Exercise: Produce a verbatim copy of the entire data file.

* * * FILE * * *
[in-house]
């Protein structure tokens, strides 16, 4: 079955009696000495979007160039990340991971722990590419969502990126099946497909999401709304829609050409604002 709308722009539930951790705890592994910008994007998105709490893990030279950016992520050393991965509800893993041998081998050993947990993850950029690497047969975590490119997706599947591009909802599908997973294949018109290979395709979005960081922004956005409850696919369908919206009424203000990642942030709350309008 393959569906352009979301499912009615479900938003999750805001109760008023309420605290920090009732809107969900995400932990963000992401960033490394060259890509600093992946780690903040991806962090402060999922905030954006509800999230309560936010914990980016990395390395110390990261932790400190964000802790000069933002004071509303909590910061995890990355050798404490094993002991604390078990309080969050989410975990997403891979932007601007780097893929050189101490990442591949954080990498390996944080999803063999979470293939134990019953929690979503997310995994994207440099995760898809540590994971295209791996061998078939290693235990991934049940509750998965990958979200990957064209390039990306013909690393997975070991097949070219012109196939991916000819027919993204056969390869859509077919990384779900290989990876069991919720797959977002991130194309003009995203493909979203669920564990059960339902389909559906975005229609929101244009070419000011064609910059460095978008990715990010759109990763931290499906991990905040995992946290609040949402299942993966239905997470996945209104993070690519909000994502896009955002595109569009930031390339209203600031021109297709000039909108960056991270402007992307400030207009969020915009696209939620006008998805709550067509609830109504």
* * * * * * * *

[in-house]
């Protein structure tokens, strides 16, 4: 079955009696000495979007160039990340991971722990590419969502990126099946497909999401709304829609050409604002 709308722009539930951790705890592994910008994007998105709490893990030279950016992520050393991965509800893993041998081998050993947990993850950029690497047969975590490119997706599947591009909802599908997973294949018109290979395709979005960081922004956005409850696919369908919206009424203000990642942030709350309008 393959569906352009979301499912009615479900938003999750805001109760008023309420605290920090009732809107969900995400932990963000992401960033490394060259890509600093992946780690903040991806962090402060999922905030954006509800999230309560936010914990980016990395390395110390990261932790400190964000802790000069933002004071509303909590910061995890990355050798404490094993002991604390078990309080969050989410975990997403891979932007601007780097893929050189101490990442591949954080990498390996944080999803063999979470293939134990019953929690979503997310995994994207440099995760898809540590994971295209791996061998078939290693235990991934049940509750998965990958979200990957064209390039990306013909690393997975070991097949070219012109196939991916000819027919993204056969390869859509077919990384779900290989990876069991919720797959977002991130194309003009995203493909979203669920564990059960339902389909559906975005229609929101244009070419000011064609910059460095978008990715990010759109990763931290499906991990905040995992946290609040949402299942993966239905997470996945209104993070690519909000994502896009955002595109569009930031390339209203600031021109297709000039909108960056991270402007992307400030207009969020915009696209939620006008998805709550067509609830109504």